In his third minor league rehab appearance with the Rookie Level GCL Yankees, left-hander Pedro Feliciano allowed a double and struck out a batter looking in a scoreless inning. He has yet to allow a run during his rehab stint, but more importantly he remains healthy. There’s a chance Feliciano could be bumped up to a higher level for his next appearance, with High-A Tampa making the most sense. An early-to-mid-September return to the big league bullpen remains the target.
12:02pm: Via Josh Norris, the Yankees will indeed send Heathcott to the AzFL. He says they’re also likely to send RHP Dan Burawa (oblique, rib) if he gets healthy in time, and other players in consideration for a trip to Arizona include RHP Zach Nuding, RHP Tommy Kahnle, LHP Matt Tracy, RHP Mark Montgomery, RHP Branden Pinder, and RHP Preston Claiborne.
10:00am: Via Joel Sherman, the Yankees are planning to send C Austin Romine and 2B David Adams to the Arizona Fall League after the season. Both players have missed time with injuries not just this year, but last year as well. Romine (back) only has 70 plate appearances this season while Adams (ankle, neck) has 328 plate appearances. He’s been working out at third base lately and could get more time there in the desert.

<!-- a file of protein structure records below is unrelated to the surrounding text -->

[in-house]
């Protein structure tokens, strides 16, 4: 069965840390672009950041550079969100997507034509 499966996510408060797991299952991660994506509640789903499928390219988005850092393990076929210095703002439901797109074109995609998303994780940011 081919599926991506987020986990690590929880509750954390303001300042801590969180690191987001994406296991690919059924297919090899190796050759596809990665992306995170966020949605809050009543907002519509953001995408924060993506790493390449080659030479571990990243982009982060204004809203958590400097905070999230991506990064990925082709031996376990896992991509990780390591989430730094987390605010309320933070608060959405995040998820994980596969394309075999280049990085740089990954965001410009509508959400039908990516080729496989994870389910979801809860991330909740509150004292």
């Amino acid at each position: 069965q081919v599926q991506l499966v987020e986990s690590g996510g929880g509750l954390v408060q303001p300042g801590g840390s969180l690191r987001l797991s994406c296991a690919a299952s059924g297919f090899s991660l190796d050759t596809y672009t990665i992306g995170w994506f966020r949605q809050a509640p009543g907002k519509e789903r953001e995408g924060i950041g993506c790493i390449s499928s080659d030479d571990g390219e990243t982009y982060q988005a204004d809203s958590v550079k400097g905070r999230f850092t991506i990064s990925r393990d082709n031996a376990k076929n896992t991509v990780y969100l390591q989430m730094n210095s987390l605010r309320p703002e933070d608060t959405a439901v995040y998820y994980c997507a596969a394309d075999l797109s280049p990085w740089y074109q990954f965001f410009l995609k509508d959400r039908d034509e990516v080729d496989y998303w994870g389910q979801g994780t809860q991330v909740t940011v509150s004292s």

The rosters have not been officially announced as of yet but that could happen as soon as next week. OF Slade Heathcott would make sense for an AzFL trip as well after missing the first half of the season due to shoulder surgery, though he would count as their one Single-A player. Neither LHP Manny Banuelos or RHP Jose Campos will be eligible because they were not on an active roster within 45 days of the end of the season. The rules are weird, I know. Each teams sends seven players, usually three position players and four pitchers.
This one didn’t really have the feel of a typical Yankees-Red Sox game, mostly because it didn’t take four hours to complete. The two sides traded leads in the middle innings, but ultimately the Bombers came out on top. It’s their ninth win in their last eleven games. Let’s recap…
- Bombs Away: Three of the first seven Yankees who stepped to the plate hit a solo homer off left-hander Franklin Morales, who own eight of the eleven homers he’s surrendered this season. Nick Swisher did the honors in the first, then Curtis Granderson and Russell Martin went back-to-back in the second to give New York a three-zip lead. Derek Jeter tagged Morales for a fourth solo homer in the fifth to tie the game.